In a continuous series of back of the napkin drawings Carl : GMAT Sentence Correction (SC)
Check GMAT Club Decision Tracker for the Latest School Decision Releases https://gmatclub.com/AppTrack

 It is currently 20 Feb 2017, 20:02

GMAT Club Daily Prep

Thank you for using the timer - this advanced tool can estimate your performance and suggest more practice questions. We have subscribed you to Daily Prep Questions via email.

Customized
for You

we will pick new questions that match your level based on your Timer History

Track

every week, we’ll send you an estimated GMAT score based on your performance

Practice
Pays

we will pick new questions that match your level based on your Timer History

Events & Promotions

Events & Promotions in June
Open Detailed Calendar

In a continuous series of back of the napkin drawings Carl

Author Message
TAGS:

Hide Tags

Director
Affiliations: SAE
Joined: 11 Jul 2012
Posts: 510
Location: India
Concentration: Strategy, Social Entrepreneurship
GMAT 1: 710 Q49 V37
GPA: 3.5
WE: Project Management (Energy and Utilities)
Followers: 43

Kudos [?]: 273 [0], given: 269

In a continuous series of back of the napkin drawings Carl [#permalink]

Show Tags

08 Oct 2012, 03:21
2
This post was
BOOKMARKED
00:00

Difficulty:

65% (hard)

Question Stats:

52% (02:12) correct 48% (01:01) wrong based on 227 sessions

HideShow timer Statistics

In a continuous series of back‐of‐the‐napkin drawings Carl Richards, who is a financial planner, is explaining the basics of money through simple graphs and diagrams
A. In a continuous series of back‐of‐the‐napkin drawings Carl Richards, who is a financial planner, is explaining the basics of money through simple graphs and diagrams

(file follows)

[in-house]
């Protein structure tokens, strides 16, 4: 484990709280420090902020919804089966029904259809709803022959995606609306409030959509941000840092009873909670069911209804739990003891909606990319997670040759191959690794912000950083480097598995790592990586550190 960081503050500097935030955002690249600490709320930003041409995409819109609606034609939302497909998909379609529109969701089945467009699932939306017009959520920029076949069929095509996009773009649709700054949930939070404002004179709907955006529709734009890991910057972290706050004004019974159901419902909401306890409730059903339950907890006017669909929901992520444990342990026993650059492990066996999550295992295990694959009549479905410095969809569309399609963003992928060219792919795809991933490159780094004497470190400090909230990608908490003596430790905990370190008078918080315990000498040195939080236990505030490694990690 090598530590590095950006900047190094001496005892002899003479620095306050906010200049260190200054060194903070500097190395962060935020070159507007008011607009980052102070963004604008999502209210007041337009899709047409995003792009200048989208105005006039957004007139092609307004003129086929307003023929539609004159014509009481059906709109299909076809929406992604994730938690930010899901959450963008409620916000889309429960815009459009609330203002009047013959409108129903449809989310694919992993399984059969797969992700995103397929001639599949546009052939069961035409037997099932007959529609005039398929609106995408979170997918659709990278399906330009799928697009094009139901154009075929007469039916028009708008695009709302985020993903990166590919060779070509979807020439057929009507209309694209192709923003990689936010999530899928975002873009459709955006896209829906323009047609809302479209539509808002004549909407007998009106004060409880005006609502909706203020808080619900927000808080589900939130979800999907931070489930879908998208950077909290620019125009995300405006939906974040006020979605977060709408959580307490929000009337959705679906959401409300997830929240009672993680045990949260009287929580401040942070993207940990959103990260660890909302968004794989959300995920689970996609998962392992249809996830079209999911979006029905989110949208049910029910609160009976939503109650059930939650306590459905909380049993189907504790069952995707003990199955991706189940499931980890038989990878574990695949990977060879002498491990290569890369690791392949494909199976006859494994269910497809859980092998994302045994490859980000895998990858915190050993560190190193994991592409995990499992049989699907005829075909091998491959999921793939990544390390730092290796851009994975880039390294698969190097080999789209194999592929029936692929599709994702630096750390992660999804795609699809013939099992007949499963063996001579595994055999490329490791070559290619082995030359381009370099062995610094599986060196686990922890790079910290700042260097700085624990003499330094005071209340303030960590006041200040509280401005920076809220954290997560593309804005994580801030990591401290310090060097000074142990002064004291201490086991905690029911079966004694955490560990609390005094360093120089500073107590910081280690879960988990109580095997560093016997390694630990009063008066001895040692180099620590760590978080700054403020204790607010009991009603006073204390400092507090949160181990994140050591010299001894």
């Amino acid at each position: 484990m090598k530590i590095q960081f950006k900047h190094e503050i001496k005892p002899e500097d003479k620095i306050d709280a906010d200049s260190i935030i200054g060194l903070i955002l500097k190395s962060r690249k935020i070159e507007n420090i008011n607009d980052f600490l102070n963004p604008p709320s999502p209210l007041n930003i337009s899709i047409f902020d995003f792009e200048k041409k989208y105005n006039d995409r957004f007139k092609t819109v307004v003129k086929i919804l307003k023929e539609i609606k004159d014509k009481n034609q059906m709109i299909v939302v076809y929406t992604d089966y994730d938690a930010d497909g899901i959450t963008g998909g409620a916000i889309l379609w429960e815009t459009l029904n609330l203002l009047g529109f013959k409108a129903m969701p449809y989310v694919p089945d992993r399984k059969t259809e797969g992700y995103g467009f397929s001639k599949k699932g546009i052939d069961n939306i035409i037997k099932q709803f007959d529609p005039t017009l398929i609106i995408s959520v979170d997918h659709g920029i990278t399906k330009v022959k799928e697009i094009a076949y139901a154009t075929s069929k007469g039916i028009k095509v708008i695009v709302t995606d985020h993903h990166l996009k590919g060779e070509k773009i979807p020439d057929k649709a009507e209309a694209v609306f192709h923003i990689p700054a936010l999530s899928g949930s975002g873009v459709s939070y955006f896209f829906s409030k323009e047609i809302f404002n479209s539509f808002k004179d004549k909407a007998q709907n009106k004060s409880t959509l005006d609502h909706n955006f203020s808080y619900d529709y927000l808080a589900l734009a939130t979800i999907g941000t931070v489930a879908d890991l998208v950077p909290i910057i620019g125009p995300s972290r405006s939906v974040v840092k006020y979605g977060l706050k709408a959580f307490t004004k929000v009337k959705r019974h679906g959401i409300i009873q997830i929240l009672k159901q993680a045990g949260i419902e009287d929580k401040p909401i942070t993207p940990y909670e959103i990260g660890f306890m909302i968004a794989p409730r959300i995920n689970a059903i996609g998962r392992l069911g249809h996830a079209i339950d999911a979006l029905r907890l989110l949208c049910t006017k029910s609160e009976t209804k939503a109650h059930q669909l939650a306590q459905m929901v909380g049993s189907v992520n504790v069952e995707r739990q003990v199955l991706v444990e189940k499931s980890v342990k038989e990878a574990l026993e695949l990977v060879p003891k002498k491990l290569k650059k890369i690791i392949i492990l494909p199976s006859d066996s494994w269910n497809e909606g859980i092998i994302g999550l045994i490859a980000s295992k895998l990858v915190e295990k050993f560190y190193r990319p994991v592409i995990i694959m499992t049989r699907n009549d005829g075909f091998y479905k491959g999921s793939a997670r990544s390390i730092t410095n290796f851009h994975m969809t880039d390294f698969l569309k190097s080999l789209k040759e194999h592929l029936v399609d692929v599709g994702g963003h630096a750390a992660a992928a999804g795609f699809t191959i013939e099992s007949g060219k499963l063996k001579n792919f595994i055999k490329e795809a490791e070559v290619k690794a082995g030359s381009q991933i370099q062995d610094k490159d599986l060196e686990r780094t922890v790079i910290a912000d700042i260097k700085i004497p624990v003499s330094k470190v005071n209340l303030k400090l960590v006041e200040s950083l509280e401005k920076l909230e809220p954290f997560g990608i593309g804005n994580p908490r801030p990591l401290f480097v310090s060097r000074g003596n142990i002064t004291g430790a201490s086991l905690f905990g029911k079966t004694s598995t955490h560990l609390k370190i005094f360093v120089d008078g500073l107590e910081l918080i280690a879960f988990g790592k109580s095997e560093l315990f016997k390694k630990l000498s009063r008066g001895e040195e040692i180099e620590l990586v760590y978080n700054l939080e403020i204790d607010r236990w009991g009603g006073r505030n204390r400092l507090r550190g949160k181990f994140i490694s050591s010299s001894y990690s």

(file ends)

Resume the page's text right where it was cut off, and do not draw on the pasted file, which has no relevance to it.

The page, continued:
B. In a continuing series of back‐of‐the‐napkin drawings Carl Richards, a financial planner, has been explaining the basics of money through simple graphs and diagrams
C. In a continuing series involving back‐of‐the‐napkin drawings Carl Richards, a financial planner, has explained the basics of money by means of simple graphs and diagrams
D. In a continuous series of back‐of‐the‐napkin drawings a financial planner, Carl Richards, had been explaining the basics of money through simple graphs and diagrams
E. In a continuing series from back‐of‐the‐napkin drawings Carl Richards, a financial planner, was explaining the basics of money through simple graphs and diagrams
[Reveal] Spoiler: OA

_________________

First Attempt 710 - http://gmatclub.com/forum/first-attempt-141273.html

Last edited by getgyan on 08 Oct 2012, 20:40, edited 1 time in total.
If you have any questions
New!
Senior Manager
Joined: 21 Jan 2010
Posts: 344
Followers: 3

Kudos [?]: 179 [0], given: 12

Re: In a continuous series of back‐of‐the‐napkin drawings Carl R [#permalink]

Show Tags

08 Oct 2012, 10:44
1
This post was
BOOKMARKED
In a continuous series of back‐of‐the‐napkin drawings Carl Richards, who is a financial planner, is explaining the basics of money through simple graphs and diagrams
A. In a continuous series of back‐of‐the‐napkin drawings Carl Richards, who is a financial planner, is explaining the basics of money through simple graphs and diagrams
B. In a continuing series of back‐of‐the‐napkin drawings Carl Richards, a financial planner, has been explaining the basics of money through simple graphs and diagrams
C. In a continuing series involving back‐of‐the‐napkin drawings Carl Richards, a financial planner, has explained the basics of money by means of simple graphs and diagrams
D. In a continuous series of back‐of‐the‐napkin drawings a financial planner, Carl Richards, had been explaining the basics of money through simple graphs and diagrams
E. In a continuing series from back‐of‐the‐napkin drawings Carl Richards, a financial planner, was explaining the basics of money through simple graphs and diagrams

This sentence structure demands present perfect continuous tense. B wins.
Senior Manager
Joined: 11 May 2011
Posts: 372
Location: US
Followers: 3

Kudos [?]: 96 [2] , given: 46

Re: In a continuous series of back‐of‐the‐napkin drawings Carl R [#permalink]

Show Tags